WhatsApp users can now reject Terms of Service, but that may come at the cost of app functions

WhatsApp users can now reject Terms of Service, but that may come at the cost of app functions
So, let’s rewind a bit to 2021. Some of you might recall that there was a mass abandonment of WhatsApp, which led to an increase in popularity of other apps like Telegram or Signal. But do you remember why that happened?

Well, WhatsApp rolled out a controversial update to their policy statement, which was a tad unclear and could be understood as “Hey, we’re going to be sending your info to Facebook from here on out, hope that’s fine”. Well, users didn’t take kindly to that. So much so that the European Union (EU) had to budge in and demand that WhatsApp improve the way it is explaining changes such as these so that the “terms” part can become more clear.

It took years — until yesterday in fact — for this to be settled and with this confirmation by the official blog of the EU, WhatsApp has completely agreed to all requirements. But does this mean that it is party time and that all Terms of Service (ToS) from Meta are gone forever, at least in the EU?

Of course not.

So, here is what WhatsApp will change from the point of view of the EU:

  • It is to provide clarity to future changes to contracts with users and more specifically, how that alters their rights
  • Furthermore, the developers of WhatsApp are to allow users to reject ToS alterations just as easily as users can accept it
  • Lastly, WhatsApp users are to be enabled to dismiss ToS update notifications so that they can postpone reading them in detail; In addition, no recurring notifications are to follow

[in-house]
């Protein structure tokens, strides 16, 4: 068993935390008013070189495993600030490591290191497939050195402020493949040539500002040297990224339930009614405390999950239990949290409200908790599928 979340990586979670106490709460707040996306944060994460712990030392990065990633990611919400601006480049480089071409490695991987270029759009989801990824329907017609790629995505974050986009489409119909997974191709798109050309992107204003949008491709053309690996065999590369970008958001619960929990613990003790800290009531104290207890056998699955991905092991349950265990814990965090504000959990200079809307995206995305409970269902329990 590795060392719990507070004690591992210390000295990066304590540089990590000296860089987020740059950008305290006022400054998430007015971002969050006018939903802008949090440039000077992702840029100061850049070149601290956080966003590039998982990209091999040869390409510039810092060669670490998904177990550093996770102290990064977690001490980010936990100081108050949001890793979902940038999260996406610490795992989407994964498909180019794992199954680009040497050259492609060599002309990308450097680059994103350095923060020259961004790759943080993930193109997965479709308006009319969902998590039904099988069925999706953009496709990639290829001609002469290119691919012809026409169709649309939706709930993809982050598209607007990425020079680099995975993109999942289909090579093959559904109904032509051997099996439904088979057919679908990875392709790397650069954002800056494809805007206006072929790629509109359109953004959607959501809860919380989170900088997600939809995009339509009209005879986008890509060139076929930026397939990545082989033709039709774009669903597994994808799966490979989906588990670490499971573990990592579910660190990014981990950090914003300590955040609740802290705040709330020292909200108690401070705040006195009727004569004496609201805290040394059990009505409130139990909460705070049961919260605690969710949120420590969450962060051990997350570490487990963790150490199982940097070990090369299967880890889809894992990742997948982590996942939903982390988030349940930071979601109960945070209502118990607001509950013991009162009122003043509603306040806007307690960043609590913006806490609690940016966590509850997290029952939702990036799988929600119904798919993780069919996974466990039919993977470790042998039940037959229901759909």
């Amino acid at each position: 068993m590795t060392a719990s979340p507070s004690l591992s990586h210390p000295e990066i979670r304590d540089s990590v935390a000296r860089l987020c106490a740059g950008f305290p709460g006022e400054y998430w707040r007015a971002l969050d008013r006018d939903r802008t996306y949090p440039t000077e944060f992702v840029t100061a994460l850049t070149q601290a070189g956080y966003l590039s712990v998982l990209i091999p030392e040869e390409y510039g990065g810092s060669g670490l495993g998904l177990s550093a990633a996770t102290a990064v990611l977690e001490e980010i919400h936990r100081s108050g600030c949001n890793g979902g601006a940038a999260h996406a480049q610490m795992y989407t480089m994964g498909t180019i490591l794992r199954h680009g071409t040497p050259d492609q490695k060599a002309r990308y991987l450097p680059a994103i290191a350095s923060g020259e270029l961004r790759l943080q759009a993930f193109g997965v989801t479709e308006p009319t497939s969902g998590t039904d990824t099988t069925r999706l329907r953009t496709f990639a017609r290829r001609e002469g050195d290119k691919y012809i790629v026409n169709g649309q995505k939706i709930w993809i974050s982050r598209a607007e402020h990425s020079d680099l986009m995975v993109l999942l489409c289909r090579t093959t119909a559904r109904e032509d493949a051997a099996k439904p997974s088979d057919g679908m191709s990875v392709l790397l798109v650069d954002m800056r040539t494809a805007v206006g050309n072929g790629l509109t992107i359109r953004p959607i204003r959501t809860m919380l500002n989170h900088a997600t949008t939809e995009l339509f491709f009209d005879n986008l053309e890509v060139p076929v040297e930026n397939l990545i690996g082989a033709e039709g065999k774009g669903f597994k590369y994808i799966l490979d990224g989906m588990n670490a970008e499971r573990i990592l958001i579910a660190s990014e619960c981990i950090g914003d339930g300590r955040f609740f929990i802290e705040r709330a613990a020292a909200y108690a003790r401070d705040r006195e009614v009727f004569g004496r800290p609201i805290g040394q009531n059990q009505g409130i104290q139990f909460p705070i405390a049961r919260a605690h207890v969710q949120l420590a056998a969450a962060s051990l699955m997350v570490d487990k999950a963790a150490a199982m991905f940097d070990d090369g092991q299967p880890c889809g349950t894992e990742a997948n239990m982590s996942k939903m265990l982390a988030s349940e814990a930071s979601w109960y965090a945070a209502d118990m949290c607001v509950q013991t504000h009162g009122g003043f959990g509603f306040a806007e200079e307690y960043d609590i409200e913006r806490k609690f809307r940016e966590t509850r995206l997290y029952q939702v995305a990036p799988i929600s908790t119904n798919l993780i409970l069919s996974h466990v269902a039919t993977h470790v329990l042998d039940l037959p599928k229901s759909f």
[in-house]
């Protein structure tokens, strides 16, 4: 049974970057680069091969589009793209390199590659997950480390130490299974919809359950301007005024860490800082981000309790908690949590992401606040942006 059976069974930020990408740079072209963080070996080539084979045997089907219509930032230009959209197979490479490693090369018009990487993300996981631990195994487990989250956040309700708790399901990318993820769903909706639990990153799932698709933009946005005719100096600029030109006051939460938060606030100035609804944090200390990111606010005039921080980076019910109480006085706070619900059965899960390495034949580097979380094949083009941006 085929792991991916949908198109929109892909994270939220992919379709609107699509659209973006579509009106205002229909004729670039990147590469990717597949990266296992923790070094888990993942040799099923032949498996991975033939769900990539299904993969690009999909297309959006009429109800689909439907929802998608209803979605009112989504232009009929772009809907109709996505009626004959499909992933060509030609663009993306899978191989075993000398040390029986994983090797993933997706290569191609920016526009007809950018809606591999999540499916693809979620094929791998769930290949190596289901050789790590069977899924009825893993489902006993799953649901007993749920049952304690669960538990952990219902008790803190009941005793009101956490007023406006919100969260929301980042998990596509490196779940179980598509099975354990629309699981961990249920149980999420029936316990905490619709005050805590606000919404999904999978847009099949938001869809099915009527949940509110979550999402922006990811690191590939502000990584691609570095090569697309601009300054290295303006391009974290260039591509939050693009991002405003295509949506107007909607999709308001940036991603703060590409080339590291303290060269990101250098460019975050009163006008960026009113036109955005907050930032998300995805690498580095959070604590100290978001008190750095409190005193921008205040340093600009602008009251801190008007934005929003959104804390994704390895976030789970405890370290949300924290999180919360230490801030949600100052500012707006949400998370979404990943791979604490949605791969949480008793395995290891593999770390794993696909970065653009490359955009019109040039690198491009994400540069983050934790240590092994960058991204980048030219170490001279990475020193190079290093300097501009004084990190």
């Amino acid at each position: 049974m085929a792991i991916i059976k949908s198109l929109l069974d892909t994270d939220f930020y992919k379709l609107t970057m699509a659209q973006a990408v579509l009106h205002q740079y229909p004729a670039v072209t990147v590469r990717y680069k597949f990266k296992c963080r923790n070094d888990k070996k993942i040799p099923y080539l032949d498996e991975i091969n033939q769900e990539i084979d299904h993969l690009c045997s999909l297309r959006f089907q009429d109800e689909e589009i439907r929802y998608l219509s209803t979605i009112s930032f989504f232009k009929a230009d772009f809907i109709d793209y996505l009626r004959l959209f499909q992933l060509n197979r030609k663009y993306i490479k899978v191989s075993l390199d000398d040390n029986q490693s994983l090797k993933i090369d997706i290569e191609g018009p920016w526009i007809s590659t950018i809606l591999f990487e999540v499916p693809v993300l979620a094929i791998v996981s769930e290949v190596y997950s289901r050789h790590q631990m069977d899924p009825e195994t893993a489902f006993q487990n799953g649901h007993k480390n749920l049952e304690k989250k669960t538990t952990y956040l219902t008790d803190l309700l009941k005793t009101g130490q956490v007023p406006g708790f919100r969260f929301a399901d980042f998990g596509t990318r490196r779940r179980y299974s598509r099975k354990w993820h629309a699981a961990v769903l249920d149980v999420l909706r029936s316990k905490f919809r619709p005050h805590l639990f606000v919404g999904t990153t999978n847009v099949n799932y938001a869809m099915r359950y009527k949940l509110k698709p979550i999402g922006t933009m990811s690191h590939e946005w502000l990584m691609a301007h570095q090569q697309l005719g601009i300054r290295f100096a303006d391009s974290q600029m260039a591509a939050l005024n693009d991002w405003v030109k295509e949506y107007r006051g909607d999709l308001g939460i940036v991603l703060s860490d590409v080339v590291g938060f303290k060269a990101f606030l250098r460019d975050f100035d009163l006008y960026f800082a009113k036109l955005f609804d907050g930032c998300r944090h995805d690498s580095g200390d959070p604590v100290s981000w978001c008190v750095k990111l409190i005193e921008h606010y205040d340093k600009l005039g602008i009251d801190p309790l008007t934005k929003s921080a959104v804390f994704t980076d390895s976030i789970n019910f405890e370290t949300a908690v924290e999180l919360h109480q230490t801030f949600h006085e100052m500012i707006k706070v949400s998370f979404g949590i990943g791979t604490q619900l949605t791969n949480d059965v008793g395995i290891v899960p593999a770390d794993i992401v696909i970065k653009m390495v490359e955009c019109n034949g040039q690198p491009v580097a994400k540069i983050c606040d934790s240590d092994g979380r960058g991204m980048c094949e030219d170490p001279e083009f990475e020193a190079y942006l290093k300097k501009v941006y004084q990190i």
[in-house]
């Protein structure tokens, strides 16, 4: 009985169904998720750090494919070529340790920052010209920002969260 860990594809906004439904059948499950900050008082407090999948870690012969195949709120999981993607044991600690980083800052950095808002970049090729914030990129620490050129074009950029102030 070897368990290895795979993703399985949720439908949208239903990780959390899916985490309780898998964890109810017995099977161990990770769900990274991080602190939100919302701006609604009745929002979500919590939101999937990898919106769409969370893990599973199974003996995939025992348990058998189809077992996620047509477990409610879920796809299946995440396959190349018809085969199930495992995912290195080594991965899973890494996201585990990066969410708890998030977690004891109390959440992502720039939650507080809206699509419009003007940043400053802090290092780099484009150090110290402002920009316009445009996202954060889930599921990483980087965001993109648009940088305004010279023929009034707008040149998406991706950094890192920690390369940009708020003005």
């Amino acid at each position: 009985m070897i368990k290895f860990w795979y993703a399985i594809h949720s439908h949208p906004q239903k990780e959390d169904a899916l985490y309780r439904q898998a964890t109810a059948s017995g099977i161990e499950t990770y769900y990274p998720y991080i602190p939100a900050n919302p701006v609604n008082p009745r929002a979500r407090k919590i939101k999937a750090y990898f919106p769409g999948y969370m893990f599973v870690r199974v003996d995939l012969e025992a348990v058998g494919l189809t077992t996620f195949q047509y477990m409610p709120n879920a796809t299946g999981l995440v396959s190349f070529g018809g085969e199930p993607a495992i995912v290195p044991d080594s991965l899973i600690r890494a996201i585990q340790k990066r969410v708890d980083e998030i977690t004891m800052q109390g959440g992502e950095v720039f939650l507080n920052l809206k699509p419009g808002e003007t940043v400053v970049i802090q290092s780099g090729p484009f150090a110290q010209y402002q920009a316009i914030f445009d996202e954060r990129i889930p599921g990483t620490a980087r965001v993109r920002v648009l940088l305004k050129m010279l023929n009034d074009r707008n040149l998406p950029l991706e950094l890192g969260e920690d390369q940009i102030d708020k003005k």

That doesn’t sound that bad! So where is the catch? Well, last time that users were allowed to skip or deny ToS updates, WhatsApp informed them that certain features and functions would be disabled until further notice. While the company is yet to respond if this instance is different in any way, we don’t see how that may be the case, as the documents in question may contain entirely new segments related to newly introduced features. As such, if users don’t accept them, they won’t be able to legally function.

Recommended Stories
When the outcry of 2021 happened, WhatsApp was quick to respond that no data would be shared with Meta or Facebook. The company was quick to point out that conversations are encrypted either way, so it couldn’t possibly do that even if it wanted to. However, the damage had already been done, and hence now WhatsApp are heavily marketing their service through emphasis on security and encryption.

In review, this event is a bit of an oddball. Until we receive more information from WhatsApp on what the plan to implement these new rules is, we reserve further judgment. But if you are in a country that is part of the EU, you should definitely follow this story further. Naturally, we’ll make sure to let you know when we hear something.

Recommended Stories

Loading Comments...
FCC OKs Cingular\'s purchase of AT&T Wireless